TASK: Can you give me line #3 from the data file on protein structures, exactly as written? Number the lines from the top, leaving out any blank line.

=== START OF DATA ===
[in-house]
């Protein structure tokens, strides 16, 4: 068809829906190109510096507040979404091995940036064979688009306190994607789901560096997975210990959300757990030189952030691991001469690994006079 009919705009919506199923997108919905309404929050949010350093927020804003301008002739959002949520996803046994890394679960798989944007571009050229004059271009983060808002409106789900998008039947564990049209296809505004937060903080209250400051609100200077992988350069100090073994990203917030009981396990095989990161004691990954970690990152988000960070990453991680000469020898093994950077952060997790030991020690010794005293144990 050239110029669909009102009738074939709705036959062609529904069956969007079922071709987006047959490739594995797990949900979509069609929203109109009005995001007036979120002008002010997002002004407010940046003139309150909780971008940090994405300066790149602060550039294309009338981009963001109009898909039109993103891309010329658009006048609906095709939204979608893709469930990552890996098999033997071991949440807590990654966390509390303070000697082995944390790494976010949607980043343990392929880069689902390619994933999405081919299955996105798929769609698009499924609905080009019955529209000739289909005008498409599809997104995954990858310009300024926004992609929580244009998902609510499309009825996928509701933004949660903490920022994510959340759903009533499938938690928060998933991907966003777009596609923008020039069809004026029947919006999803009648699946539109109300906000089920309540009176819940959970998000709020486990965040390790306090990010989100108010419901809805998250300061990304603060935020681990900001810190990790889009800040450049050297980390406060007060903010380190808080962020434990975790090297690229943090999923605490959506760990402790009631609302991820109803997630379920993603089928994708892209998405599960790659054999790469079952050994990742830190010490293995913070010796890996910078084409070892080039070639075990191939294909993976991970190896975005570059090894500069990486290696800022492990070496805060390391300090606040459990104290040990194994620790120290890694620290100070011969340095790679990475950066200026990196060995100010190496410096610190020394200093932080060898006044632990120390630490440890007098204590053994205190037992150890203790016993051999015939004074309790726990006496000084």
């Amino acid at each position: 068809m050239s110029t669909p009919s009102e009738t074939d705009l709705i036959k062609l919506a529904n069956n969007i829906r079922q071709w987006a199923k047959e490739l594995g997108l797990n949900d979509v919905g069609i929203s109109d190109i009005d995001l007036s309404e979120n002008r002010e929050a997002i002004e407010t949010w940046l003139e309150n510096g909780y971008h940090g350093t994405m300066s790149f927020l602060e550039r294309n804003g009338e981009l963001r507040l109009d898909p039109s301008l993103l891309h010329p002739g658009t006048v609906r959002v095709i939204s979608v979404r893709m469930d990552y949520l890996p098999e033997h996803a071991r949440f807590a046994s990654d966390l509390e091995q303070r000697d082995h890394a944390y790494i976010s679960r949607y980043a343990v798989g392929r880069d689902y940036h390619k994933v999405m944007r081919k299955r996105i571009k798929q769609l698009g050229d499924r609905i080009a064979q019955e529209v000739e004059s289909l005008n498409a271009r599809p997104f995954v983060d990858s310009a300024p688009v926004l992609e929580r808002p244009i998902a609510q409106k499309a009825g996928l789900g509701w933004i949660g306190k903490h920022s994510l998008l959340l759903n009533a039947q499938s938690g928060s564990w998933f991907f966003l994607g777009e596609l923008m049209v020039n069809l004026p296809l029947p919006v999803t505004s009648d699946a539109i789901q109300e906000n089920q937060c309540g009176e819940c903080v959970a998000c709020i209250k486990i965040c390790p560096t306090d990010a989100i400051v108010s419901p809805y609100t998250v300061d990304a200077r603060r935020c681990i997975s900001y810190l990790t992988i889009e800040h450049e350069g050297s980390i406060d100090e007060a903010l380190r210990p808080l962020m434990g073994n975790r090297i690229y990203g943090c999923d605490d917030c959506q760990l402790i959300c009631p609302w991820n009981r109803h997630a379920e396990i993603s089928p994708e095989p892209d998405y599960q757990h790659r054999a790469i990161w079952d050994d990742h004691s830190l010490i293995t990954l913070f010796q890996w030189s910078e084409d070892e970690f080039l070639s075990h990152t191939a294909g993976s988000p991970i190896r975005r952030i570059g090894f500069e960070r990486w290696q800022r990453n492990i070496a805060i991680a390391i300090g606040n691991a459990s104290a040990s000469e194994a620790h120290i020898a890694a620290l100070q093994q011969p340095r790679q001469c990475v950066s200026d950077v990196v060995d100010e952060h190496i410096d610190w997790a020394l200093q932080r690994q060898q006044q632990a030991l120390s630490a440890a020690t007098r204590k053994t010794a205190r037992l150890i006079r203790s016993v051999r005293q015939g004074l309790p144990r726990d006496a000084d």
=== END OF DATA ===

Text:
């Amino acid at each position: 068809m050239s110029t669909p009919s009102e009738t074939d705009l709705i036959k062609l919506a529904n069956n969007i829906r079922q071709w987006a199923k047959e490739l594995g997108l797990n949900d979509v919905g069609i929203s109109d190109i009005d995001l007036s309404e979120n002008r002010e929050a997002i002004e407010t949010w940046l003139e309150n510096g909780y971008h940090g350093t994405m300066s790149f927020l602060e550039r294309n804003g009338e981009l963001r507040l109009d898909p039109s301008l993103l891309h010329p002739g658009t006048v609906r959002v095709i939204s979608v979404r893709m469930d990552y949520l890996p098999e033997h996803a071991r949440f807590a046994s990654d966390l509390e091995q303070r000697d082995h890394a944390y790494i976010s679960r949607y980043a343990v798989g392929r880069d689902y940036h390619k994933v999405m944007r081919k299955r996105i571009k798929q769609l698009g050229d499924r609905i080009a064979q019955e529209v000739e004059s289909l005008n498409a271009r599809p997104f995954v983060d990858s310009a300024p688009v926004l992609e929580r808002p244009i998902a609510q409106k499309a009825g996928l789900g509701w933004i949660g306190k903490h920022s994510l998008l959340l759903n009533a039947q499938s938690g928060s564990w998933f991907f966003l994607g777009e596609l923008m049209v020039n069809l004026p296809l029947p919006v999803t505004s009648d699946a539109i789901q109300e906000n089920q937060c309540g009176e819940c903080v959970a998000c709020i209250k486990i965040c390790p560096t306090d990010a989100i400051v108010s419901p809805y609100t998250v300061d990304a200077r603060r935020c681990i997975s900001y810190l990790t992988i889009e800040h450049e350069g050297s980390i406060d100090e007060a903010l380190r210990p808080l962020m434990g073994n975790r090297i690229y990203g943090c999923d605490d917030c959506q760990l402790i959300c009631p609302w991820n009981r109803h997630a379920e396990i993603s089928p994708e095989p892209d998405y599960q757990h790659r054999a790469i990161w079952d050994d990742h004691s830190l010490i293995t990954l913070f010796q890996w030189s910078e084409d070892e970690f080039l070639s075990h990152t191939a294909g993976s988000p991970i190896r975005r952030i570059g090894f500069e960070r990486w290696q800022r990453n492990i070496a805060i991680a390391i300090g606040n691991a459990s104290a040990s000469e194994a620790h120290i020898a890694a620290l100070q093994q011969p340095r790679q001469c990475v950066s200026d950077v990196v060995d100010e952060h190496i410096d610190w997790a020394l200093q932080r690994q060898q006044q632990a030991l120390s630490a440890a020690t007098r204590k053994t010794a205190r037992l150890i006079r203790s016993v051999r005293q015939g004074l309790p144990r726990d006496a000084d």